Why is my period so heavy?

Janet Stone

Many women experience heavy bleeding, and many of those women accept it as normal. But if you're in pain, you have options

Excruciating pain, dizziness and fainting, low iron levels and anemia, reduced immunity, migraines, nausea and fatigue are symptoms reported by sufferers of heavy menstrual bleeding (HMB) also known as menorrhagia.

More than one in five women live with heavy periods and the associated effects but only 50 per cent of sufferers consult their GP about the issue, highlighting that some women still consider heavy periods as something they just have to put up with. A survey carried out by Wear White Again reported that 62 per cent of women with HMB did not realise heavy periods are a medical condition. 

With frequent, major disruptions to everyday life, sufferers have a significantly decreased quality of life resulting in physical symptoms being accompanied by emotional distress, reduced confidence, anxiety and depression. 

Of the women seeking medical advice for HMB between 40—60 per cent are found to have no underlying health issues causing the bleeding after investigation—such as fibroids, or endometriosis.  

 

What’s the difference between a heavy and a normal period? 

Heavy menstrual bleeding is medically defined as losing 80ml or more in each period, and passing blood clots larger than 2.5cm. A more tangible measure is having to change pads or tampons very frequently such as every hour or two and experiencing flooding, where blood seeps through all sanitary protection and through clothes, as well as changing pads or tampons during the night.  

Revised NICE guidelines on heavy menstrual bleeding were published in March 2018 with a shift in focus away from quantity of blood loss and towards the impact on a women’s quality of life.  

 

Diagnosis and treatment 

Amanda*, 39 had controlled her heavy periods with the pill from the age of 20, but they returned with a vengeance when trying to conceive at the age of 34 and again six weeks after the birth of her second child but also became incredibly painful.  

‘’My first six periods after Zac felt like miscarriages they were so painful—and soaking through sanitary pads and tampons super quickly’’ she says. After constantly leaking through her clothes at work, causing huge embarrassment, as well as suffering from acute pain, she returned to her GP several times to try and address the issue: ‘’I wasn’t taken very seriously and was told, ‘periods are just heavier at your age’’’ she continues.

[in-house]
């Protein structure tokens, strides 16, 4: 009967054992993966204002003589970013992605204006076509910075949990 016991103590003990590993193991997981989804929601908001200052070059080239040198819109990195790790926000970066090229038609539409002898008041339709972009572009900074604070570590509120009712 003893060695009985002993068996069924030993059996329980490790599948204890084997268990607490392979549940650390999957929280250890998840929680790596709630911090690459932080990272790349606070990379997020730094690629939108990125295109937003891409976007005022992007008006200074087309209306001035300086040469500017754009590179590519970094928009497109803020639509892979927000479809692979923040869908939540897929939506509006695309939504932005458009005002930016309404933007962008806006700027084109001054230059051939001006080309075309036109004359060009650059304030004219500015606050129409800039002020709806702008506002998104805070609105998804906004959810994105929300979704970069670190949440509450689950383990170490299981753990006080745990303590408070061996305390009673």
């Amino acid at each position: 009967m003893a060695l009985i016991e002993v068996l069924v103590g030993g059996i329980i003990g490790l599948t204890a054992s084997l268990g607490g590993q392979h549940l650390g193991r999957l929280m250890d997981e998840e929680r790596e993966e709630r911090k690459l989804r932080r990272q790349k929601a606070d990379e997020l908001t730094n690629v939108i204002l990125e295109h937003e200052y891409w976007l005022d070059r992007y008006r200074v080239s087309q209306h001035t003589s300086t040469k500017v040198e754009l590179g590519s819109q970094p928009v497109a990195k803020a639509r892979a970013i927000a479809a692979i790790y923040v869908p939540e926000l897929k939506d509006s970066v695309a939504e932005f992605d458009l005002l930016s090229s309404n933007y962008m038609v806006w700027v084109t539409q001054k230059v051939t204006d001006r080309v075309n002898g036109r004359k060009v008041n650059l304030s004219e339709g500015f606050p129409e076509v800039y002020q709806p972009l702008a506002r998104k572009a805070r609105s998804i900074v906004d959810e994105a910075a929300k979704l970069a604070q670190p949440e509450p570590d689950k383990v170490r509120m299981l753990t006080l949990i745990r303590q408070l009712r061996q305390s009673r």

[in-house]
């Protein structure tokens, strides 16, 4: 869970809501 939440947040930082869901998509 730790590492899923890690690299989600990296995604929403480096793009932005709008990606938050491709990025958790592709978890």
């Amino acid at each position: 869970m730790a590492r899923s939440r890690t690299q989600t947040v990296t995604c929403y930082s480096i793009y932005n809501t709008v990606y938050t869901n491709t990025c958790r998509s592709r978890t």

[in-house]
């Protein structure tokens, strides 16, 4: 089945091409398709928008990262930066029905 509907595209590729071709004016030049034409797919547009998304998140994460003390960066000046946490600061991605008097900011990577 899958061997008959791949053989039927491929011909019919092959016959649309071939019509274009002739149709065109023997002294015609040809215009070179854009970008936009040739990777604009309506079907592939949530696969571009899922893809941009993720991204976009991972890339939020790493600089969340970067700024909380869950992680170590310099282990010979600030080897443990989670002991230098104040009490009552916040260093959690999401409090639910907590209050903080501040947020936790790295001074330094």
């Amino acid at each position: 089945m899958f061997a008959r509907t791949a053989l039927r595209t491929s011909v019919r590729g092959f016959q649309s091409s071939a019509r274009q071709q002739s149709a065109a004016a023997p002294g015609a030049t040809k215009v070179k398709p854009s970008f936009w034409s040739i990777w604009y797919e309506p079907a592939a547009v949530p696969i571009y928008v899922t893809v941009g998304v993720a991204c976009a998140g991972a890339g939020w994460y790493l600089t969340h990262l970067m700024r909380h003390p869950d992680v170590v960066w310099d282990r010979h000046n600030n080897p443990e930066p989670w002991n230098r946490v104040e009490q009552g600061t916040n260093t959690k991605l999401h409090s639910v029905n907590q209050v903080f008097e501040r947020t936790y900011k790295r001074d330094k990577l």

An audit by the Royal College of Obstetricians and Gynaecologists on HMB found out of the one in five women who visited their GP for HMB almost half of these women had three or more visits to the GP regarding HMB prior to referral to secondary care.  

Amanda was prescribed the Mirena IUD, a contraceptive device that also treats heavy periods.   

Hormonal treatments used to treat heavy periods include oral contraceptives as well as IUDs. Other treatments include medication (tranexamic acid and NSAID) or surgery (endometrial ablation or hysterectomy).

 

The hidden cost of heavy periods 

It is estimated that 5 million work days are lost each year in the UK due to menstrual problems, resulting in a huge socio-economic cost.  

There is still an air of taboo around periods—especially in the workplace. Calling in sick to work because of a period still carries with it stigma, with sufferers facing varying degrees of support and understanding.  

Many women do not feel comfortable telling their employers about their health condition. Megan who currently works for herself is unable to work for two days a month due to her period and schedules her work around these days. In a previous job she took sick leave due to her heavy period but never used it as the reason when telling her manager.  

‘’It feels like it wouldn’t be considered a good enough reason to take time off. It’s just not something you say and it’s also a private issue I didn’t feel comfortable telling my boss about.’’ she says.  

As well as time off work over 60 per cent of women report having had to miss social or athletic events. 

 

The future 

It is clear there are still steps to be taken to develop new treatments, raise awareness, improve understanding and abolish stigma around HMB.  

Co-exist, a community interest firm in Bristol was the first UK-based company to introduce a menstrual leave policy in 2016. Perhaps this will be the norm for workplace policies in the future, to allow those who are suffering with HMB access to paid or unpaid leave. 

Recent research from the University of Edinburgh, funded by Wellbeing of Women, discovered women with heavy periods typically had lower levels of a protein (HIF-1) compared to women with a lighter flow. Production of the HIF-1 protein speeds up the healing process of the womb lining (endometrium). When the endometrium is shed, this causes a woman to bleed during her period. Therefore, creating a treatment for women with heavy periods that boosts their levels of HIF-1 could lead to an effective new treatment. 

Read more: How to have an eco friendly period

Read more: Fighting period poverty


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